Skip and go to main content

CX & Design June 23, 2017

Digital Design Days + Offf Milano


On the first of June, we went to La Fabbrica in Milan to witness three days of digital design talks. It was a mix of mind-blowing showreels, life advice and some seriously breathtaking creativity. These were our key takeaways from the event.

Stage 1: Pair development and design

A lot of projects, after the strategy phase, start with concept and design. This makes sense. But the concepting and designing is mostly done by designers, sometimes in collaboration with/reviewed by a strategist. This sometimes gets then reviewed by a developer to make sure nothing too crazy is being thought up, but it’s not until the client is fully satisfied most of the development team joins the party. This is where things could be improved according to several speakers, by pairing development and design in this stage. They pointed out that by doing this, you get more creativity from a point of perspective that a designer could never bring, a stronger and more realistic concept and you create more ownership from the whole team.

Stage 2: New technique gives way to new ideas

Following the first key takeaway, we also saw a lot of experimenting in projects. Mostly webGL, these experiments nearly always started with the technique allowing more crazy and original concepts and creating less boundaries for design and concept. It sometimes works when a certain technique is the starting point, say webGL. Since all the possibilities within webGL can inspire original ideas and solutions it can really help to have development involved in an early stage.

Stage 3: Constant prototyping leads to better products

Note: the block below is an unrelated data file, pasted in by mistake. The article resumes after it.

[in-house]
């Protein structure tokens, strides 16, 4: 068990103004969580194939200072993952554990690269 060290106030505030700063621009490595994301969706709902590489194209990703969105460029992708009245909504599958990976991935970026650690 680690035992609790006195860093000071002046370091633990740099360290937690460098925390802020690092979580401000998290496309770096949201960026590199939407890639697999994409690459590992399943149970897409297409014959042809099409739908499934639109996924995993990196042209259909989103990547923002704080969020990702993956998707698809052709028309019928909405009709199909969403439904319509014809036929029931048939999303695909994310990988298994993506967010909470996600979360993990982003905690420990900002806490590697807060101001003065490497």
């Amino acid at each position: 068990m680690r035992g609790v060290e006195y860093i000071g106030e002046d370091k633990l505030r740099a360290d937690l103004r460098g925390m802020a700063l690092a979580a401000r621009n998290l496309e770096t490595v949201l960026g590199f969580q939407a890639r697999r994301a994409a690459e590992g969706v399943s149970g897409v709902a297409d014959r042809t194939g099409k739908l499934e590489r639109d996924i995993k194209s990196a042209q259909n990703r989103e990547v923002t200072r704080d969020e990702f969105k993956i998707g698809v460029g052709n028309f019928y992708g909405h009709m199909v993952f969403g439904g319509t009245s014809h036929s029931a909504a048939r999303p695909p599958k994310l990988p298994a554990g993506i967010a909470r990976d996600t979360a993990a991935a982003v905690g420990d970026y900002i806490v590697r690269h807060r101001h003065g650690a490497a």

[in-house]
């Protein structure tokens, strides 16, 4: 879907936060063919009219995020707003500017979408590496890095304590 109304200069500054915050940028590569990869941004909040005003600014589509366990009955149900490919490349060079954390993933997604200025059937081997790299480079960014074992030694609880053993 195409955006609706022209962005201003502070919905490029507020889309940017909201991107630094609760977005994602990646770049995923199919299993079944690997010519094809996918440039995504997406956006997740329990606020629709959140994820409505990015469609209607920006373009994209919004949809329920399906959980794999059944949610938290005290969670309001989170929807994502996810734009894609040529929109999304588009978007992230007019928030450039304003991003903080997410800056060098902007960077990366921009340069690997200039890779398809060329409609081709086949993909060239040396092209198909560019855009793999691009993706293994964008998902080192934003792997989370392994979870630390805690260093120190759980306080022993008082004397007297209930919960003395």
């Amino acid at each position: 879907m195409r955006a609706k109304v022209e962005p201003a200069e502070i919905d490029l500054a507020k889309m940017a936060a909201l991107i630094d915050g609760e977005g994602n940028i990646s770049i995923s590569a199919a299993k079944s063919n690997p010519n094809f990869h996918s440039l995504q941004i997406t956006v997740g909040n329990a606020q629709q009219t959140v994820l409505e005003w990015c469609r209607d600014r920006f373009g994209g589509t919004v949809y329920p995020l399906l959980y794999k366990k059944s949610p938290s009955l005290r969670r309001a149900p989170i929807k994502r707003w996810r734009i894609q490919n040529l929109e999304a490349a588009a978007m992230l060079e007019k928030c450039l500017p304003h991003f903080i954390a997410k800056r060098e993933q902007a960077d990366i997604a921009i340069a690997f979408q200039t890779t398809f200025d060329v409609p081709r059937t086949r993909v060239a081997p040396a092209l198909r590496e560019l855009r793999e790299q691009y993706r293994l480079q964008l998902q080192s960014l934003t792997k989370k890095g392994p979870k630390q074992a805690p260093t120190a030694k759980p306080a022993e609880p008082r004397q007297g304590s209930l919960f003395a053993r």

This isn’t something new, although prototyping is flourishing more than ever and the number of prototyping tools seem to double every year. Still, the benefits were mentioned by a lot of speakers. “85% of the UX problems can be solved by testing with 5 users.” was the most memorable quote. A lot of research points out that by testing your product with only 5 users, you’ll be able to tackle up to 85% of UX problems that your product has. Looking at a few of our own projects we’ve done recently, this makes a lot of sense. The same research points out the importance of iterative design which corresponds with the constant prototyping advice from a lot of the speakers; when you encounter a problem, you won’t always choose the right solution the first time.

Stage 4: Internal projects

Important for a few reasons. First of all, a lot of these are simply very cool and inspiring projects, because you don’t have to work with a lot of the boundaries you normally work with. This, also the second reason, makes people even more excited and committed than they usually are, and we saw some really impressive work that was made in just a few weeks of time even without a deadline. The last reason, and probably the most interesting for companies, is that this kind of work actually landed some very big clients, tends to get a lot of awards and lets people work on actual, innovative stuff. Investing, or even just facilitating such projects, is definitely worth it. Not just for the more experimental, digital advertising companies, but also for service design. We saw this internally when we joined the Dutch Open Hackathon with a small TamTam team this year.

Some inspiring highlights

We saw a few really inspirational highlights but there were two moments that stood out. First was the talk from Resn, and more specifically about details in design. They showed their Adidas Climazone project which has some subtle but very original design details in it, like the hover effect on the buttons and the ‘click and hold’ effect.


The other was From Form, a Rotterdam-based studio, that showed the process of creating the complete identity for Into The Great Wide Open. Although this wasn’t very digital, it’s creativity in for example the use of mirrors in photography left the audience’s mind blown.


Questions? We are here to help you!


If you're reading this, you unfortunately can't see the form that's supposed to be here. You probably have an ad blocker installed. Please switch off your adblocker in order to see this form.

Still encountering problems? Open this page in a different browser or get in touch with us: [email protected]